December 2007
Volume 7, Issue 15
Free
OSA Fall Vision Meeting Abstract  |   December 2007
fMRI coherency analysis reveals feedforward progression of visual responses in human early visual cortex
Author Affiliations
  • Thomas Lauritzen
    Redwood Center and HWNI, UC Berkeley
  • Amitai Shenhav
    HWNI, and School of Optometry, UC Berkeley
  • Mark D'Esposito
    HWNI, UC Berkeley
  • Michael Silver
    HWNI, and School of Optometry, UC Berkeley
Journal of Vision December 2007, Vol.7, 14. doi:10.1167/7.15.14
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      Thomas Lauritzen, Amitai Shenhav, Mark D'Esposito, Michael Silver; fMRI coherency analysis reveals feedforward progression of visual responses in human early visual cortex. Journal of Vision 2007;7(15):14. doi: 10.1167/7.15.14.

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      © ARVO (1962-2015); The Authors (2016-present)

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Abstract

Physiological and anatomical studies in animals are consistent with a hierarchical feedforward progression of visual responses in areas V1, V2, and V3. We have used fMRI and coherency analysis to measure the strength of coupling and relative response latencies to visual stimulation in human early visual cortex. Visual areas were defined using standard phase-encoded retinotopic mapping methods. In separate scanning sessions, subjects passively viewed a high-contrast, contrast-reversing checkerboard annulus for ten-second periods, alternating with ten seconds of gray screen visual fixation. Regions of interest were defined for portions of visual cortex that retinotopically represented the stimulus. Coherency analysis of the fMRI time series was performed to measure functional connectivity among these areas. Coherency magnitude was higher for adjacent (V1/V2 and V2/V3) than for non-adjacent (V1/V3) cortical areas, and coherency phase relationships showed V1 leading V2 and V3 and V2 leading V3. These data are consistent with feedforward hierarchical stimulus processing in early visual cortex and demonstrate that coherency analysis can measure temporal differences on the order of hundreds of milliseconds. Because many cognitive processes operate at a similar time scale, fMRI coherency analysis is likely to be useful for measuring functional connectivity for a variety of cognitive neuroscience applications.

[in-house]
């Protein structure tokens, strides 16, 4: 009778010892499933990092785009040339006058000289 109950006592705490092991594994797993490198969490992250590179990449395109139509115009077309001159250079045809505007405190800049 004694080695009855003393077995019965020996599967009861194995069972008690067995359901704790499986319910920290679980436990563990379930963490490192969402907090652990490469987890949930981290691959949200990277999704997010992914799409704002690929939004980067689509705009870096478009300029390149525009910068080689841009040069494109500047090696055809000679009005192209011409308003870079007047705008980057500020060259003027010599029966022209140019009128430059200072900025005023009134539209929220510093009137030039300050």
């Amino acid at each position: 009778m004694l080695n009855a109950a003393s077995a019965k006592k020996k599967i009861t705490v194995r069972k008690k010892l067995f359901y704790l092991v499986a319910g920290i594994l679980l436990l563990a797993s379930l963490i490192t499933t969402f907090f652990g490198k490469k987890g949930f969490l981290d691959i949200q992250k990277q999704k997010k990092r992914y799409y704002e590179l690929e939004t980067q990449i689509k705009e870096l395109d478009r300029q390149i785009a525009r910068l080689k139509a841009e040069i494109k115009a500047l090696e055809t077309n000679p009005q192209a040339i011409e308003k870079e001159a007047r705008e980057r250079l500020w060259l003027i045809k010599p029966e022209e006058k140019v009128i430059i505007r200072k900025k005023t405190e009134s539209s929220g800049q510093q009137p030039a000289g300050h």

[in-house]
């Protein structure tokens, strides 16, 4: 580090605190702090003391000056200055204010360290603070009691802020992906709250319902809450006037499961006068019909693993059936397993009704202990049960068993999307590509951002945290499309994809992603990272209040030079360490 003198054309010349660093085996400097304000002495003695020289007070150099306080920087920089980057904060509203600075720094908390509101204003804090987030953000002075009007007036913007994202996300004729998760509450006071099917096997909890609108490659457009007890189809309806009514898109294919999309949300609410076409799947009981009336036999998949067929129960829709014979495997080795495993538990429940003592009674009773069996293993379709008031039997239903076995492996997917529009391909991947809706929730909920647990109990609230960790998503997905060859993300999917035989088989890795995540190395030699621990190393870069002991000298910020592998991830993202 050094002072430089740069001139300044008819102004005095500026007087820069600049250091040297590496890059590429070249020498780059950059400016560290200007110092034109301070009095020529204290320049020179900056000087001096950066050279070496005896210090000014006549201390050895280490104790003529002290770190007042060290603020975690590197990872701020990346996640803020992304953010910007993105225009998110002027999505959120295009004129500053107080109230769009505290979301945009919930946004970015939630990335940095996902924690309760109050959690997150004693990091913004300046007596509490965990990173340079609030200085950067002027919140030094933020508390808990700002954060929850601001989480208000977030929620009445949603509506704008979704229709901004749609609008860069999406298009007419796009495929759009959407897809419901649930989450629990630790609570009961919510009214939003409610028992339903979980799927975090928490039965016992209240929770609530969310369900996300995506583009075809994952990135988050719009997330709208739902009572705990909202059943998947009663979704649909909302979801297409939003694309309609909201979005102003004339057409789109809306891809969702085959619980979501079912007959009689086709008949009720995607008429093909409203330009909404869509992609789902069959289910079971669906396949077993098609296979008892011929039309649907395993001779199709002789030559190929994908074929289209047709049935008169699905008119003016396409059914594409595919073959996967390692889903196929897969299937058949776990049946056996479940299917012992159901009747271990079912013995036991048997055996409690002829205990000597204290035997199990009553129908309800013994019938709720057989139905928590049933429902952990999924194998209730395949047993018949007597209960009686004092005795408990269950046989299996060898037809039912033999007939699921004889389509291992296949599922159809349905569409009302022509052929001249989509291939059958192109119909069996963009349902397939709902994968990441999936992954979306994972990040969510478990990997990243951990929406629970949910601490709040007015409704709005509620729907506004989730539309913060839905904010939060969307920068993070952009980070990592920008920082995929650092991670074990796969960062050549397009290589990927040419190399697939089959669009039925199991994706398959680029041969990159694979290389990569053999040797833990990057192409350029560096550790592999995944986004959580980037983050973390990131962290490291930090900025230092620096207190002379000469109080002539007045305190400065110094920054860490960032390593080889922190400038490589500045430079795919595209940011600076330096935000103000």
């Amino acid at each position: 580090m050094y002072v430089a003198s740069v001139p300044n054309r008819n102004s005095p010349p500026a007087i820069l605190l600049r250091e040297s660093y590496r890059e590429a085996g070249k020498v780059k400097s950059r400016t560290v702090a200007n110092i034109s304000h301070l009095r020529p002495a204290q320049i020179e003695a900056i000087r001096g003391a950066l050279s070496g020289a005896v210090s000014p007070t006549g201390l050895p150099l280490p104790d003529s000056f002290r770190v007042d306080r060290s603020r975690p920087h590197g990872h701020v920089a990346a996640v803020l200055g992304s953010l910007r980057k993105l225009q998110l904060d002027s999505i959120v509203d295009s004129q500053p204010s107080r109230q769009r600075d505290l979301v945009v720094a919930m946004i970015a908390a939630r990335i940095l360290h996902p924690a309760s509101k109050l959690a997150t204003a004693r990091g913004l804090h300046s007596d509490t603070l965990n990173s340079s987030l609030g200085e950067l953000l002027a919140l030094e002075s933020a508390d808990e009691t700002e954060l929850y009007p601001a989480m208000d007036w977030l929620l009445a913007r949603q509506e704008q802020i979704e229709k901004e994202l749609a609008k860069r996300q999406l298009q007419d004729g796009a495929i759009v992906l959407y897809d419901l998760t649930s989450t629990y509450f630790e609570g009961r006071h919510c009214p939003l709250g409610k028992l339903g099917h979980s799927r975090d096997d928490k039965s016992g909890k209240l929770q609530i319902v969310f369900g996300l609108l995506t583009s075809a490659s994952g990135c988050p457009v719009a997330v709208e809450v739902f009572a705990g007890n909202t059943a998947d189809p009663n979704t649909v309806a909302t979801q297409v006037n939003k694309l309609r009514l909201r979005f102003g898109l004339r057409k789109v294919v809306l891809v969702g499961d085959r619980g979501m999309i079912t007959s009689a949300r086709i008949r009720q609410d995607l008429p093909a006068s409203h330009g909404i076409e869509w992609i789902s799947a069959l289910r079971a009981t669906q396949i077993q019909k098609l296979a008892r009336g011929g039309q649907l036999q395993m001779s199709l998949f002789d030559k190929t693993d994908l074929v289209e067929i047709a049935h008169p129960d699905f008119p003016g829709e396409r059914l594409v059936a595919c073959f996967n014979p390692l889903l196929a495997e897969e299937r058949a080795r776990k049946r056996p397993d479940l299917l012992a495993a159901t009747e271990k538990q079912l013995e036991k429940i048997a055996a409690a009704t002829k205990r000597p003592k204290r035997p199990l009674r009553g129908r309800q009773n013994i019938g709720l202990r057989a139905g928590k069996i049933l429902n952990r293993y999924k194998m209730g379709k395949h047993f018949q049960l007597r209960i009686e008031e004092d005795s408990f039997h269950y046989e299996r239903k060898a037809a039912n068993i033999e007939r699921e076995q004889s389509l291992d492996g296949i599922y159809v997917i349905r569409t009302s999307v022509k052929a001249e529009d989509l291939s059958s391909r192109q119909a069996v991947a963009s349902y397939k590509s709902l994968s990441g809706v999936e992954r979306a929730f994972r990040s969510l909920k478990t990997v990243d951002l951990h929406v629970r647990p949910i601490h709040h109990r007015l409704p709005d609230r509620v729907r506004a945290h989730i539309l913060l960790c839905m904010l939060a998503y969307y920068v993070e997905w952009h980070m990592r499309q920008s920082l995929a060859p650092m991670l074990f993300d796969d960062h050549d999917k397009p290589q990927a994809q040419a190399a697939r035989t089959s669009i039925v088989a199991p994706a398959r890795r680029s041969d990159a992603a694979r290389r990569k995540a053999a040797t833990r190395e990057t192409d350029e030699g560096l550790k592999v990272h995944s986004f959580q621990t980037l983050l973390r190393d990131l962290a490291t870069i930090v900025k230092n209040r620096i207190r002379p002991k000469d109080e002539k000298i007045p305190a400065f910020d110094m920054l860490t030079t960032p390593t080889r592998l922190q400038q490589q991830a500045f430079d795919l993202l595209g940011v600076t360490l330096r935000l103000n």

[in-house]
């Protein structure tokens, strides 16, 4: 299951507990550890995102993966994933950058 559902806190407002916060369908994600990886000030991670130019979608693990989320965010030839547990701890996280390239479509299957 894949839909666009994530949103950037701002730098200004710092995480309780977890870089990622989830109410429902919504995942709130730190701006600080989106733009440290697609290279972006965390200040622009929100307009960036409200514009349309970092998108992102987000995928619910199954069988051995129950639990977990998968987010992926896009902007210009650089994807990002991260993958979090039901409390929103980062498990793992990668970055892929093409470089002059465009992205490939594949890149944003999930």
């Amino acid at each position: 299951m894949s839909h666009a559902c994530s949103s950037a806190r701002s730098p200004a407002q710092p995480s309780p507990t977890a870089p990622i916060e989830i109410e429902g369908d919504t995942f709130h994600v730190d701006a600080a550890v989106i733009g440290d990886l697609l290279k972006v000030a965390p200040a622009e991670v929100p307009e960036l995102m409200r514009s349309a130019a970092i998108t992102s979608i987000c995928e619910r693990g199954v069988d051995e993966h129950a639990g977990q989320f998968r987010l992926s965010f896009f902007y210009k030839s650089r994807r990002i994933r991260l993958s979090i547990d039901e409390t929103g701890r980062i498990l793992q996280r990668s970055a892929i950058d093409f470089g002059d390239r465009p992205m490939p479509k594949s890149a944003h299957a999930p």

Lauritzen, T. Shenhav, A. D'Esposito, M. Silver, M. (2007). fMRI coherency analysis reveals feedforward progression of visual responses in human early visual cortex [Abstract]. Journal of Vision, 7(15):14, 14a, http://journalofvision.org/7/15/14/, doi:10.1167/7.15.14. [CrossRef]
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